While certain surfactant additives are well known to significantly enhance boiling heat transfer, the enhancement mechanism is still not so clear for the present. In order that more conclusive information of fundamental boiling phenomena in surfactant solutions can be collected, surfactant effects on interfacial properties at gas/liquid interface, nucleate boiling heat transfer, boiling incipience, and single vapor bubble growth dynamics for three additives - including 99% SDS, 95% SDS, and Triton X-100 - were experimentally studied in this work. The nucleate boiling heat transfer coefficients were tried to correlate with the equilibrium and dynamic surface tension of the aqueous surfactant solutions. The results reveal that neither equilibrium nor dynamic surface tension can successfully explain the boiling phenomena. On the other hand, different appearance of boiling above the heater surface suggests that different heat transfer mechanism may prevail in surfactant solutions. A correlation between the nucleate boiling heat transfer coefficient enhancement and the vapor bubble occupied area increase was satisfactorily obtained. The micro-wedge model considering the evaporation at the interface of the bubble base and the mass flow in the wedge between the interface and the heated wall due to capillary forces may then be assumed for heat transfer processes in surfactant solutions. Surfactant effect on boiling incipience at a target cavity was also examined. The results show that surface tension only cannot determine boiling incipience in surfactant solutions in general. The variations in individual behavior of the successive vapor bubbles from even the same cavity, however, seems to overwhelm the effect of surfactant on single vapor bubble growth dynamics. No convincing conclusion can be drawn for bubbling periods and departure diameter.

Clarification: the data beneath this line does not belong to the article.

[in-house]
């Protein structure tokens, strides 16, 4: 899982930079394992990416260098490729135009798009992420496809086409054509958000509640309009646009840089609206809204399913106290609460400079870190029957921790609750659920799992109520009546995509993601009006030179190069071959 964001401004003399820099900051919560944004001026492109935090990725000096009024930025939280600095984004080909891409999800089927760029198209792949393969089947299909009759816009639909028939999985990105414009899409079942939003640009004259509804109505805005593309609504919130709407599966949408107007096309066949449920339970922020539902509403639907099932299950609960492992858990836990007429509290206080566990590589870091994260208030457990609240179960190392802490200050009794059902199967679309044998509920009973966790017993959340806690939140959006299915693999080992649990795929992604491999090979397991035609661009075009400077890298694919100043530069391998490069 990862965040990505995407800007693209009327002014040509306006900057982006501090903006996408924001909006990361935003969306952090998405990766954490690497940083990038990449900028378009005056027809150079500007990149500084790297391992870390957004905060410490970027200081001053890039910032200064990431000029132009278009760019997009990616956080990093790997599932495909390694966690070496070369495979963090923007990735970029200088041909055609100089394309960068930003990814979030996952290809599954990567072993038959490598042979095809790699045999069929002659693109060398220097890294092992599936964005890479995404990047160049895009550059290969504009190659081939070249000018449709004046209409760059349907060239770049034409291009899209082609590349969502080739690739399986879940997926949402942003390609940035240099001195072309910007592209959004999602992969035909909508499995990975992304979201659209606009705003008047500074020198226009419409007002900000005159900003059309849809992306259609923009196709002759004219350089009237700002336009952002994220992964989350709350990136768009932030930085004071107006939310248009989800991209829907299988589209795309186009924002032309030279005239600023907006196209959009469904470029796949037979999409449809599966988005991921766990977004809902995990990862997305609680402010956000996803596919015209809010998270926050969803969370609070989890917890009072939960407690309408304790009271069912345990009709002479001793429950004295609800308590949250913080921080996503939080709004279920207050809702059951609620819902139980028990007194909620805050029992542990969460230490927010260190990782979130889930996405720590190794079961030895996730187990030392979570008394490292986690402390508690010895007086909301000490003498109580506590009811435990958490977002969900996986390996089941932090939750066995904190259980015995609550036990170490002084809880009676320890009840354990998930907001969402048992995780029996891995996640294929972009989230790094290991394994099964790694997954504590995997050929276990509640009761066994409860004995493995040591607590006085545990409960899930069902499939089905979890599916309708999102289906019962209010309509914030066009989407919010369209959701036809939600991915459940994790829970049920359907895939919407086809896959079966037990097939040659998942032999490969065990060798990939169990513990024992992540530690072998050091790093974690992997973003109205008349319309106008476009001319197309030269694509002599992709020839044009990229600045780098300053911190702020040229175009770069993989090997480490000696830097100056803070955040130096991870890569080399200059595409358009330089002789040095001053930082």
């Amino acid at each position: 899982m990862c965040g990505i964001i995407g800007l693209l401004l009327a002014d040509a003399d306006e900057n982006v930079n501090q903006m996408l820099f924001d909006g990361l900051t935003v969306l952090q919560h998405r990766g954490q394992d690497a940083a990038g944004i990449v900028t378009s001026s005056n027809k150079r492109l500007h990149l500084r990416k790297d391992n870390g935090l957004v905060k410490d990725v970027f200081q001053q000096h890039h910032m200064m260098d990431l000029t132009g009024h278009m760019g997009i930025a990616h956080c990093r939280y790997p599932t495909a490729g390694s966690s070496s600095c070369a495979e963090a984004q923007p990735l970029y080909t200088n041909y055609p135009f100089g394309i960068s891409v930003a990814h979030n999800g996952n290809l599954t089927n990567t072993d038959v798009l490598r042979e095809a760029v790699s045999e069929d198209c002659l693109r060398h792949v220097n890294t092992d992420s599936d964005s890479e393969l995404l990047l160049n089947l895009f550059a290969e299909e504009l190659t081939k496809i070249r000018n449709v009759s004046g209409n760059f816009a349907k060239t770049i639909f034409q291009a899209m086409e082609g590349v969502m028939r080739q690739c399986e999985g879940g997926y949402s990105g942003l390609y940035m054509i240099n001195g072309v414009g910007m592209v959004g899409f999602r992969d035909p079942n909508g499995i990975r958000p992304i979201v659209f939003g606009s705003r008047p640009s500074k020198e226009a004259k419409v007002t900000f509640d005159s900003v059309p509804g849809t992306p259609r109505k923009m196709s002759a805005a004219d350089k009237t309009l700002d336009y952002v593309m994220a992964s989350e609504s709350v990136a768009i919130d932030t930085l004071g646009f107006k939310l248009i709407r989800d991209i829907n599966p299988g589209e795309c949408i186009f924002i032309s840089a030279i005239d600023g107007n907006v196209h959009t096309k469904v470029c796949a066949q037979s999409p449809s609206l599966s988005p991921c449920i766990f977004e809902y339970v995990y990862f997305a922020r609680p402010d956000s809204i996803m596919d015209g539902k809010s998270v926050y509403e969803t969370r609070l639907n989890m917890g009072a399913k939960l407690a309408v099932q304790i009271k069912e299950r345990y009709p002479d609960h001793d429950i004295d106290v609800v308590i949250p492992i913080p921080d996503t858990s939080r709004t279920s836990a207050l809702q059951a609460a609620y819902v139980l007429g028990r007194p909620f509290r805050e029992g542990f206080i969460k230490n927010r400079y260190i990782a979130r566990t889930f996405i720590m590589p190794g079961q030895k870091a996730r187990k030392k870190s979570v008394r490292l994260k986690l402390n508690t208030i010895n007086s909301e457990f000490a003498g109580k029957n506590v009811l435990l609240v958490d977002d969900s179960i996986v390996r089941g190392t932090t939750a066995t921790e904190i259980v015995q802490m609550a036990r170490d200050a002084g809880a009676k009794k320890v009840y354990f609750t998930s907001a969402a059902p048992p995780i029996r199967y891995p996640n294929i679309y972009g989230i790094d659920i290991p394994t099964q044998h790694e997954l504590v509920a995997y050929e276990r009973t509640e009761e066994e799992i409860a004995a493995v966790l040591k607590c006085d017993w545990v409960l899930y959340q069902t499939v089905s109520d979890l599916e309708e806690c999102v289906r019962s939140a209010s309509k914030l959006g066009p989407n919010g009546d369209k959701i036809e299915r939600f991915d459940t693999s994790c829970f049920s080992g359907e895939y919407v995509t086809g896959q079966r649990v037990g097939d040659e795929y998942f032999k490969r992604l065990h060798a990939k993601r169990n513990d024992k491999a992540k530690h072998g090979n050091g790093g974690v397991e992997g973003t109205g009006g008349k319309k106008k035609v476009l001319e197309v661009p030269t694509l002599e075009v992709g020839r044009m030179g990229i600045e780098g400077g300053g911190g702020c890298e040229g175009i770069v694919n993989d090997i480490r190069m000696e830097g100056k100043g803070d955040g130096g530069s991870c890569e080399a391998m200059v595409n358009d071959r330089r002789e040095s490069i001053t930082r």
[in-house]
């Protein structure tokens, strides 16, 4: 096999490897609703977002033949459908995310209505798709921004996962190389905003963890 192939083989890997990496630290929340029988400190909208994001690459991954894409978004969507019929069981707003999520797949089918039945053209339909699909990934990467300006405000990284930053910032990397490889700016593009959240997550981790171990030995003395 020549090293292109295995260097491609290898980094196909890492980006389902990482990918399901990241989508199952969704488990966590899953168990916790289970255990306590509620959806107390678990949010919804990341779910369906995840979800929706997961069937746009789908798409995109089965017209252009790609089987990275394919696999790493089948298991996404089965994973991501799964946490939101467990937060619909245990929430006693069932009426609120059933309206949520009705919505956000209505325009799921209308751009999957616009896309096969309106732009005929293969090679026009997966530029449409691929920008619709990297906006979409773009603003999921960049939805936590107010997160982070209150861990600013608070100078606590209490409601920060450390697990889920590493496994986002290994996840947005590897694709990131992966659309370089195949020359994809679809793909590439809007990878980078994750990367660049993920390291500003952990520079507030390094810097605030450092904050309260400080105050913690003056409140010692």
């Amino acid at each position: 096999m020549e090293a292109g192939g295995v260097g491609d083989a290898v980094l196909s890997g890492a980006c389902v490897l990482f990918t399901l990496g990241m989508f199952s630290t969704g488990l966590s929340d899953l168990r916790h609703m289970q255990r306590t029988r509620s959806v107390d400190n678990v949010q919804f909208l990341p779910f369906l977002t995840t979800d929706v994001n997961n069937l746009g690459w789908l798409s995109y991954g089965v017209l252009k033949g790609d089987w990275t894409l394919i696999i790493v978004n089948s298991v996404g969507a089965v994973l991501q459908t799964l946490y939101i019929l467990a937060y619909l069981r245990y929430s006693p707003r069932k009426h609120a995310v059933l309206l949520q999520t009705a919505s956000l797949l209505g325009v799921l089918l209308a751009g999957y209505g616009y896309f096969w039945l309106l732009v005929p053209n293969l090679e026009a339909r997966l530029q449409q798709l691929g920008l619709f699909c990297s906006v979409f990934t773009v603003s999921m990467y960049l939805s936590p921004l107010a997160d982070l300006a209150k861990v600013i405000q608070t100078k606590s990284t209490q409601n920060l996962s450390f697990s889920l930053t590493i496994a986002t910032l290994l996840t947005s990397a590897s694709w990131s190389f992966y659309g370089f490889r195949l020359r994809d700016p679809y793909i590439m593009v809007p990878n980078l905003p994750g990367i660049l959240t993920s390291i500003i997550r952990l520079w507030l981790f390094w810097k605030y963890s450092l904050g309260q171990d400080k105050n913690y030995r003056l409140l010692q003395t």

All Science Journal Classification (ASJC) codes
- Chemical Engineering(all)
- Nuclear Energy and Engineering
- Aerospace Engineering
- Mechanical Engineering
- Fluid Flow and Transfer Processes